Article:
Air assisted orchard sprayers are characterized by a strong airflow that carries the pesticide droplets to the target canopy and assist in moving the plant parts to allow deposition throughout the whole tree. It has been shown before that different designs of orchard sprayers result in different airflow profiles, but it is still unclear whether these differences strongly affect on-target spray distribution, and what is the role of tree architecture. Here we present an in-field analysis of the on-target deposition profiles from three distinct sprayer types in trees of four different apple and pear training systems.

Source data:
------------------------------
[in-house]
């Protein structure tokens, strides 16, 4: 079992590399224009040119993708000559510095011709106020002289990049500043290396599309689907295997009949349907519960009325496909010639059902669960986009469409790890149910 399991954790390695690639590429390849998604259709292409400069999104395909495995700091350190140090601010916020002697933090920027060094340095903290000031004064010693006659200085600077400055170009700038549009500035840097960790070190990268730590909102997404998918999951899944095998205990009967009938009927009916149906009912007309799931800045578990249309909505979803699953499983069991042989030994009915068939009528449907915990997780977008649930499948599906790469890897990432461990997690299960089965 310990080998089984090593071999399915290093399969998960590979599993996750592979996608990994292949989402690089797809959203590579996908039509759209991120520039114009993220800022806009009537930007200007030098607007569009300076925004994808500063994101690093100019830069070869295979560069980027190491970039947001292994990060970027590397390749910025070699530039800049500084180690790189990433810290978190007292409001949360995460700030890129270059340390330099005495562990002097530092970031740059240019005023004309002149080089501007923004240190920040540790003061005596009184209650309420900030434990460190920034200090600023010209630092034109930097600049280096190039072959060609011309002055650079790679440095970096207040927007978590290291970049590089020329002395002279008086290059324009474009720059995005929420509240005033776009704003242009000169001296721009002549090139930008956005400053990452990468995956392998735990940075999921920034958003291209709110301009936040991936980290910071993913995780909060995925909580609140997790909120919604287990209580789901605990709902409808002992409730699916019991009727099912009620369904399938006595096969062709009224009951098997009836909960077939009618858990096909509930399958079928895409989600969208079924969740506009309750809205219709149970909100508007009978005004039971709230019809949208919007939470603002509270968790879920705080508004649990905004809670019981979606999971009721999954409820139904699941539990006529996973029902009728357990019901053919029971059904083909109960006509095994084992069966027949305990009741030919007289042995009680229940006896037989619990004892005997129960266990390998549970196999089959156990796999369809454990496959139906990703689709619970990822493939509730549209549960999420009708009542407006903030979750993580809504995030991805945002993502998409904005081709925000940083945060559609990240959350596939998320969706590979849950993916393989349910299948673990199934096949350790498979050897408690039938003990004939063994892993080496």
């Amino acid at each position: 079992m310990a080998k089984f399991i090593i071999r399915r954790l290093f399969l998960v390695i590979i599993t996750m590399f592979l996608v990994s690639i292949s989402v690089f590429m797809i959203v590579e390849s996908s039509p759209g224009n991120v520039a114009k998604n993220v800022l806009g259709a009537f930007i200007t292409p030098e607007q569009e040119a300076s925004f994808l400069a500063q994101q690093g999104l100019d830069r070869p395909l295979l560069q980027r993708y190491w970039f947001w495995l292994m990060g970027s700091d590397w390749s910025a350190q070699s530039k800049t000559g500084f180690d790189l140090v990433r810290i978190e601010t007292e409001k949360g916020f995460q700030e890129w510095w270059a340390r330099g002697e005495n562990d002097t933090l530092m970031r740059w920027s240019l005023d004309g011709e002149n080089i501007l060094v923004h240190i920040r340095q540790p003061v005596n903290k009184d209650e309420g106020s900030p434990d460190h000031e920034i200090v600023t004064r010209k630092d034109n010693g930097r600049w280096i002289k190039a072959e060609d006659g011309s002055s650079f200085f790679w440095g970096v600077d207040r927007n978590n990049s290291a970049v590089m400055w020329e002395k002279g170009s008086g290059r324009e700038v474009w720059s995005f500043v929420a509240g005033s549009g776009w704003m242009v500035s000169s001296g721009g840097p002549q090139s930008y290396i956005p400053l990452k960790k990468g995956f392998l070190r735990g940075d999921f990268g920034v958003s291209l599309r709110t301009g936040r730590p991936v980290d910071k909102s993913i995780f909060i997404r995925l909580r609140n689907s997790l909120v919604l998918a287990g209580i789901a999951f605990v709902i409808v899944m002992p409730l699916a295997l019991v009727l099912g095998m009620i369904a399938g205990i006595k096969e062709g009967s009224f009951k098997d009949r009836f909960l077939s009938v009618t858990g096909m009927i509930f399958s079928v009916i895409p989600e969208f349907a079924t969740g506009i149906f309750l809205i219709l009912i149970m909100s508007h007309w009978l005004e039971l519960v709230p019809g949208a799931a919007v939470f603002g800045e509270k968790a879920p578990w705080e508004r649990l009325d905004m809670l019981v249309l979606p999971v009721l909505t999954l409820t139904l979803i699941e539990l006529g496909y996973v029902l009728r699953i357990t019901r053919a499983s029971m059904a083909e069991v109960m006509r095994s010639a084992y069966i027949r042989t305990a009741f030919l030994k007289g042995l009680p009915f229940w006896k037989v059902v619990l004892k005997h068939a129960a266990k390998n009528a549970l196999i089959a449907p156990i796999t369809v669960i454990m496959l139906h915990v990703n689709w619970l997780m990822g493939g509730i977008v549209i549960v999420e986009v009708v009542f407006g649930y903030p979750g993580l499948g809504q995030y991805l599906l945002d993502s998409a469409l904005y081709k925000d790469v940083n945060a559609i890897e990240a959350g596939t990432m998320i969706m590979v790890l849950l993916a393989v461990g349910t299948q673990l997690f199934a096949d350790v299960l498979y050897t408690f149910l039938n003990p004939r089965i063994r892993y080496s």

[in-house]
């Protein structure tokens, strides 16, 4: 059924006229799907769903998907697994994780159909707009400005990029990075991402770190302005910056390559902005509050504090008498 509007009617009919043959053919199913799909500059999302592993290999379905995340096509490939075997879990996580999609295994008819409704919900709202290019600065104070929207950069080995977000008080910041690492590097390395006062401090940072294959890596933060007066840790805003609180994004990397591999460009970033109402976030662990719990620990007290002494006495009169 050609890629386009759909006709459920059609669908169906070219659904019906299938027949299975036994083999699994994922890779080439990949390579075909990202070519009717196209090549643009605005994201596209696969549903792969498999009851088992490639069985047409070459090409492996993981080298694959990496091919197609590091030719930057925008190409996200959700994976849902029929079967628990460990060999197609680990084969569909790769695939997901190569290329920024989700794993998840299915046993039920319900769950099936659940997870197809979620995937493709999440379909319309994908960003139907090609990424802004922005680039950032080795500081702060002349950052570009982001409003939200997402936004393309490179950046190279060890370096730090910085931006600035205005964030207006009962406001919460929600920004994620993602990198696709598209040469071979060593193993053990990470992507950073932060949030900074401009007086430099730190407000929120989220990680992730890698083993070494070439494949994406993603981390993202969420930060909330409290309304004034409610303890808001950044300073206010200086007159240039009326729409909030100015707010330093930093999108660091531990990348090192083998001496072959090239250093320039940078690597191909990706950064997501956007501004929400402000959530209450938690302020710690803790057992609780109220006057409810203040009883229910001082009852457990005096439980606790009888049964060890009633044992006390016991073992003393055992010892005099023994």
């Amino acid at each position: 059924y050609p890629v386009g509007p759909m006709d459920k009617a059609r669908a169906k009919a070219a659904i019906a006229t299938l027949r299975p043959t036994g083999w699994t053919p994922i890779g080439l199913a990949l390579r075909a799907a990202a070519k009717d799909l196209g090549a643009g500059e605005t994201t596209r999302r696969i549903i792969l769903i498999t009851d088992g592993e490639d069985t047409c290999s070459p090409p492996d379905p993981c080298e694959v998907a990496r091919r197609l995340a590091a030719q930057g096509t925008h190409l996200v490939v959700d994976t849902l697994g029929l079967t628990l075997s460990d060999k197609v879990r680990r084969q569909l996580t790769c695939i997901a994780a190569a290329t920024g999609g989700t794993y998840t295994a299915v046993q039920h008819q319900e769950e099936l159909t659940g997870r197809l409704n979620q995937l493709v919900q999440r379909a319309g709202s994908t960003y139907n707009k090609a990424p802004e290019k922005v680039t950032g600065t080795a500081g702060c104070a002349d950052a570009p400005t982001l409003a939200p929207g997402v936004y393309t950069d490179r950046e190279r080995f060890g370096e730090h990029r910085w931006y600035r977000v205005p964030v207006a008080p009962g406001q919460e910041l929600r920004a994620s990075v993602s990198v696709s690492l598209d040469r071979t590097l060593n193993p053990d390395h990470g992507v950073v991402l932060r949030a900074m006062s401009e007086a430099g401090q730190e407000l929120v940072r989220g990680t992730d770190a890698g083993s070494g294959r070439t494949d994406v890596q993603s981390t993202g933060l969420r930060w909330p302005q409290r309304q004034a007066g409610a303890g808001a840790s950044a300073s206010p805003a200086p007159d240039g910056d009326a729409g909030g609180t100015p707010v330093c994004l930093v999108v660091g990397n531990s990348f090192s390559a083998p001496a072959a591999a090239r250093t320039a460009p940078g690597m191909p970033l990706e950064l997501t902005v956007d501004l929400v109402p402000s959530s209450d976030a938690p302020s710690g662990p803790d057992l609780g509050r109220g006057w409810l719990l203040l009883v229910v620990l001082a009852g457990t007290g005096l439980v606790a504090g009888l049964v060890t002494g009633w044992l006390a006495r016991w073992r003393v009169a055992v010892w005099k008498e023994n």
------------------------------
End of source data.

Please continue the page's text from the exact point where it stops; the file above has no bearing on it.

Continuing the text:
The results obtained showed that there was a strong relationship between the vertical leaf deposition profile and the outlet air flow pattern from the sprayers. Stronger air assistance (higher air speed) was directly correlated to a higher on-target deposition. It was also observed that directing nozzles towards the target is always an advantage irrespective of tree architecture. Tree characteristics such as total leaf cover, leaf wall porosity and tree volume strongly affected the total on-target deposition, further confirming previous claims that ground surface area alone is an incorrect measure for dose calculation in fruit trees.